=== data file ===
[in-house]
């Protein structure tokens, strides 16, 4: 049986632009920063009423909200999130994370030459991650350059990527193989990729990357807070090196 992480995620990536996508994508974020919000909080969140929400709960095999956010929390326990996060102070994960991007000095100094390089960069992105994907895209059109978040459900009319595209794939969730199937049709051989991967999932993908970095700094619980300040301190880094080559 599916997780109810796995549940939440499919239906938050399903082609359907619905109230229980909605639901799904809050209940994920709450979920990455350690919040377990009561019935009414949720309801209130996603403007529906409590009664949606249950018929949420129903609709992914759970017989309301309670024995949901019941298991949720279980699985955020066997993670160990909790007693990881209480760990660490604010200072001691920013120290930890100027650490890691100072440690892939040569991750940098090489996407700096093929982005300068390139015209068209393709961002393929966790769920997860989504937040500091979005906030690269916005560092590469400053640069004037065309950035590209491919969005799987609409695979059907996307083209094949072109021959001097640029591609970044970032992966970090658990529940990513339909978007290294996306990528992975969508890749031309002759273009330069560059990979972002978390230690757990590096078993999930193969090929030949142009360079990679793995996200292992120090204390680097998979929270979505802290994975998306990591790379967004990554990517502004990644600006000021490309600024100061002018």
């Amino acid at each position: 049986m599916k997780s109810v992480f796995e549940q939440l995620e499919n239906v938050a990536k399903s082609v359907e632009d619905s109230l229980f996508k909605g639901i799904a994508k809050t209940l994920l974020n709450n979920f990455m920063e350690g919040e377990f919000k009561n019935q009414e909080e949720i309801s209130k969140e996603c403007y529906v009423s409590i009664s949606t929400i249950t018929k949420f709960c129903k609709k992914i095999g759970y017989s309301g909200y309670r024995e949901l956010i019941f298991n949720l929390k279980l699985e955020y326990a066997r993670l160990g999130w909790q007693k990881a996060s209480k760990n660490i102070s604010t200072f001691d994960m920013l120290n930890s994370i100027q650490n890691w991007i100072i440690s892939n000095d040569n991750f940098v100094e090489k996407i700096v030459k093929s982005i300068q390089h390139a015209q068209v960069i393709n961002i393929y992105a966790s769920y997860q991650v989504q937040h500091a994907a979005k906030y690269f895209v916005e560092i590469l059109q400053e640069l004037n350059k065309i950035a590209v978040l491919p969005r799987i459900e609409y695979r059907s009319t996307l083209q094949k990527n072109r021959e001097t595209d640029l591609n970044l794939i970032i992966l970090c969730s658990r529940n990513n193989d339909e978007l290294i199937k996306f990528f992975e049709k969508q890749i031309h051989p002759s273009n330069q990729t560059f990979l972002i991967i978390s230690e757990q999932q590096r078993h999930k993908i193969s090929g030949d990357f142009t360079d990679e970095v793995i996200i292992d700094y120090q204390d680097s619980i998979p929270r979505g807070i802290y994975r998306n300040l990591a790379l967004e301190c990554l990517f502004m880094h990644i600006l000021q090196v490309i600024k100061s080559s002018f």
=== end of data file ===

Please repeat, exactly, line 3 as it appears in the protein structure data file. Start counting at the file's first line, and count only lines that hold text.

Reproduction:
């Amino acid at each position: 049986m599916k997780s109810v992480f796995e549940q939440l995620e499919n239906v938050a990536k399903s082609v359907e632009d619905s109230l229980f996508k909605g639901i799904a994508k809050t209940l994920l974020n709450n979920f990455m920063e350690g919040e377990f919000k009561n019935q009414e909080e949720i309801s209130k969140e996603c403007y529906v009423s409590i009664s949606t929400i249950t018929k949420f709960c129903k609709k992914i095999g759970y017989s309301g909200y309670r024995e949901l956010i019941f298991n949720l929390k279980l699985e955020y326990a066997r993670l160990g999130w909790q007693k990881a996060s209480k760990n660490i102070s604010t200072f001691d994960m920013l120290n930890s994370i100027q650490n890691w991007i100072i440690s892939n000095d040569n991750f940098v100094e090489k996407i700096v030459k093929s982005i300068q390089h390139a015209q068209v960069i393709n961002i393929y992105a966790s769920y997860q991650v989504q937040h500091a994907a979005k906030y690269f895209v916005e560092i590469l059109q400053e640069l004037n350059k065309i950035a590209v978040l491919p969005r799987i459900e609409y695979r059907s009319t996307l083209q094949k990527n072109r021959e001097t595209d640029l591609n970044l794939i970032i992966l970090c969730s658990r529940n990513n193989d339909e978007l290294i199937k996306f990528f992975e049709k969508q890749i031309h051989p002759s273009n330069q990729t560059f990979l972002i991967i978390s230690e757990q999932q590096r078993h999930k993908i193969s090929g030949d990357f142009t360079d990679e970095v793995i996200i292992d700094y120090q204390d680097s619980i998979p929270r979505g807070i802290y994975r998306n300040l990591a790379l967004e301190c990554l990517f502004m880094h990644i600006l000021q090196v490309i600024k100061s080559s002018f």